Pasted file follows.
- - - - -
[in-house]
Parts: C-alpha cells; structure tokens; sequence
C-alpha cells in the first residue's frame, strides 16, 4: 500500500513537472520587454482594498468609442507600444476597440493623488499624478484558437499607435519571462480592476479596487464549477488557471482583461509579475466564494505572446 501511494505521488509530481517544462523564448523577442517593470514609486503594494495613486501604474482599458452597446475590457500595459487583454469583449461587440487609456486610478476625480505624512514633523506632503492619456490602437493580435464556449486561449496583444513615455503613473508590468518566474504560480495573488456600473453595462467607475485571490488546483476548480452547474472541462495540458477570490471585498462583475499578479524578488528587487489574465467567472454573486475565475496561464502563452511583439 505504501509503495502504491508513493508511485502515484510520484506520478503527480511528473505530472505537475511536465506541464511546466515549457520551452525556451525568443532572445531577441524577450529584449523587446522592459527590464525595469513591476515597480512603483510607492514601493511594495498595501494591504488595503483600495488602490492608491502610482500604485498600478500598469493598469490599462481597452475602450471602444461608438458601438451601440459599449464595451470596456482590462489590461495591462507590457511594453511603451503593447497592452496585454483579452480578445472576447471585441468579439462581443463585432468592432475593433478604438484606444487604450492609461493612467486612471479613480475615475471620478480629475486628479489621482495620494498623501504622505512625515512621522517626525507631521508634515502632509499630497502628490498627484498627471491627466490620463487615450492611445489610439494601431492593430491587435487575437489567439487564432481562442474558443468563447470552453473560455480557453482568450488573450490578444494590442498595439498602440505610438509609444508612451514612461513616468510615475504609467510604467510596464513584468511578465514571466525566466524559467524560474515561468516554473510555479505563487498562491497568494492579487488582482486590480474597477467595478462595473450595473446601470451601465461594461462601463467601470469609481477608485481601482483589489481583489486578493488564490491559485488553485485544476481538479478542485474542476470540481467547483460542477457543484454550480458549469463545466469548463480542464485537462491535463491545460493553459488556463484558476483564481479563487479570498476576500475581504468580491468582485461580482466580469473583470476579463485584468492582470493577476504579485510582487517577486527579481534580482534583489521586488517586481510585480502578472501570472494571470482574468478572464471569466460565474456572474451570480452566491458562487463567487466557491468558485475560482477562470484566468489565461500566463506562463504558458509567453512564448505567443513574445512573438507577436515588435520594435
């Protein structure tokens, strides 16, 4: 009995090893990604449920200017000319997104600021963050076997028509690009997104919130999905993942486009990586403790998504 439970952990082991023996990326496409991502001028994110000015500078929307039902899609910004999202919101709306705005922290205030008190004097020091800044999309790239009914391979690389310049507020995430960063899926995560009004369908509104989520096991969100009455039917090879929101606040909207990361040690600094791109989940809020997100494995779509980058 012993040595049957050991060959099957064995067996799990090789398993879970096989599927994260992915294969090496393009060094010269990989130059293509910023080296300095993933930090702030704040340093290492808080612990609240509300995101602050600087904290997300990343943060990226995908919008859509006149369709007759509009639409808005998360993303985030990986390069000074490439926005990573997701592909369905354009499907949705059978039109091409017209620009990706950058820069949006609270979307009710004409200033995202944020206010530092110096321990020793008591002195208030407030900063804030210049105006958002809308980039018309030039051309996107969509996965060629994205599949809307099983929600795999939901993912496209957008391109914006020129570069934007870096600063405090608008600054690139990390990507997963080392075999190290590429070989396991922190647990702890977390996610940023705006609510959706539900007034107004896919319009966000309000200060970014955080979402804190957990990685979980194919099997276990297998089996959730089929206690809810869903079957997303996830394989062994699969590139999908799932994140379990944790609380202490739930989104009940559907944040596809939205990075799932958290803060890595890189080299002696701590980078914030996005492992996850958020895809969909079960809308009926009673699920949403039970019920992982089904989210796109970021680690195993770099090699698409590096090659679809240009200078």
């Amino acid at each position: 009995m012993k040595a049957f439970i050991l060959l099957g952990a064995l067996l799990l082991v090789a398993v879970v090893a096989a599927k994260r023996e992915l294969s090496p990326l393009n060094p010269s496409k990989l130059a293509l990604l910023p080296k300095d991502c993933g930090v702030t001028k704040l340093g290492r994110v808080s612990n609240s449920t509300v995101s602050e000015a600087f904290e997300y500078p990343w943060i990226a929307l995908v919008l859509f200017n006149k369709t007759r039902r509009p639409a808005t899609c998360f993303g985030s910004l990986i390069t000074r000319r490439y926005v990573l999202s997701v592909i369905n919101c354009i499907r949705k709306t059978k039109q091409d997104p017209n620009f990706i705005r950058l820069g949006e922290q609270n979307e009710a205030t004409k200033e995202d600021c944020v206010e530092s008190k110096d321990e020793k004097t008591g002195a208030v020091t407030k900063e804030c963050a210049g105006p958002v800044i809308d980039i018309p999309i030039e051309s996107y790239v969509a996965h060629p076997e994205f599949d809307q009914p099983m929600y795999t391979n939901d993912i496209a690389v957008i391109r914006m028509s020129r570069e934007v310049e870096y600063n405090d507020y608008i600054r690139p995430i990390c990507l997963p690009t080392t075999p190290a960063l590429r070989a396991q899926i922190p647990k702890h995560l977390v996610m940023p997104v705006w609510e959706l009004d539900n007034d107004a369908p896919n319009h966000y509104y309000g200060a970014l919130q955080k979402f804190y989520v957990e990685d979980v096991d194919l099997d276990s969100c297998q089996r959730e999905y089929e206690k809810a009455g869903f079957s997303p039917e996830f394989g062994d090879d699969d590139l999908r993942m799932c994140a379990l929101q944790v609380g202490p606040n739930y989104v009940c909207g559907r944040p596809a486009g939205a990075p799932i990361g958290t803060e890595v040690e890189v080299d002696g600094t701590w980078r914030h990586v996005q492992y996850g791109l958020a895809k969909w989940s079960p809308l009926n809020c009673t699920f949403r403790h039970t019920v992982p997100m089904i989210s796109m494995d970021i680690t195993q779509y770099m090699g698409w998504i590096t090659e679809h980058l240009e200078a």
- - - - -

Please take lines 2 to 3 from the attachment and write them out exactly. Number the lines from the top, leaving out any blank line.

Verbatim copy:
Parts: C-alpha cells; structure tokens; sequence
C-alpha cells in the first residue's frame, strides 16, 4: 500500500513537472520587454482594498468609442507600444476597440493623488499624478484558437499607435519571462480592476479596487464549477488557471482583461509579475466564494505572446 501511494505521488509530481517544462523564448523577442517593470514609486503594494495613486501604474482599458452597446475590457500595459487583454469583449461587440487609456486610478476625480505624512514633523506632503492619456490602437493580435464556449486561449496583444513615455503613473508590468518566474504560480495573488456600473453595462467607475485571490488546483476548480452547474472541462495540458477570490471585498462583475499578479524578488528587487489574465467567472454573486475565475496561464502563452511583439 505504501509503495502504491508513493508511485502515484510520484506520478503527480511528473505530472505537475511536465506541464511546466515549457520551452525556451525568443532572445531577441524577450529584449523587446522592459527590464525595469513591476515597480512603483510607492514601493511594495498595501494591504488595503483600495488602490492608491502610482500604485498600478500598469493598469490599462481597452475602450471602444461608438458601438451601440459599449464595451470596456482590462489590461495591462507590457511594453511603451503593447497592452496585454483579452480578445472576447471585441468579439462581443463585432468592432475593433478604438484606444487604450492609461493612467486612471479613480475615475471620478480629475486628479489621482495620494498623501504622505512625515512621522517626525507631521508634515502632509499630497502628490498627484498627471491627466490620463487615450492611445489610439494601431492593430491587435487575437489567439487564432481562442474558443468563447470552453473560455480557453482568450488573450490578444494590442498595439498602440505610438509609444508612451514612461513616468510615475504609467510604467510596464513584468511578465514571466525566466524559467524560474515561468516554473510555479505563487498562491497568494492579487488582482486590480474597477467595478462595473450595473446601470451601465461594461462601463467601470469609481477608485481601482483589489481583489486578493488564490491559485488553485485544476481538479478542485474542476470540481467547483460542477457543484454550480458549469463545466469548463480542464485537462491535463491545460493553459488556463484558476483564481479563487479570498476576500475581504468580491468582485461580482466580469473583470476579463485584468492582470493577476504579485510582487517577486527579481534580482534583489521586488517586481510585480502578472501570472494571470482574468478572464471569466460565474456572474451570480452566491458562487463567487466557491468558485475560482477562470484566468489565461500566463506562463504558458509567453512564448505567443513574445512573438507577436515588435520594435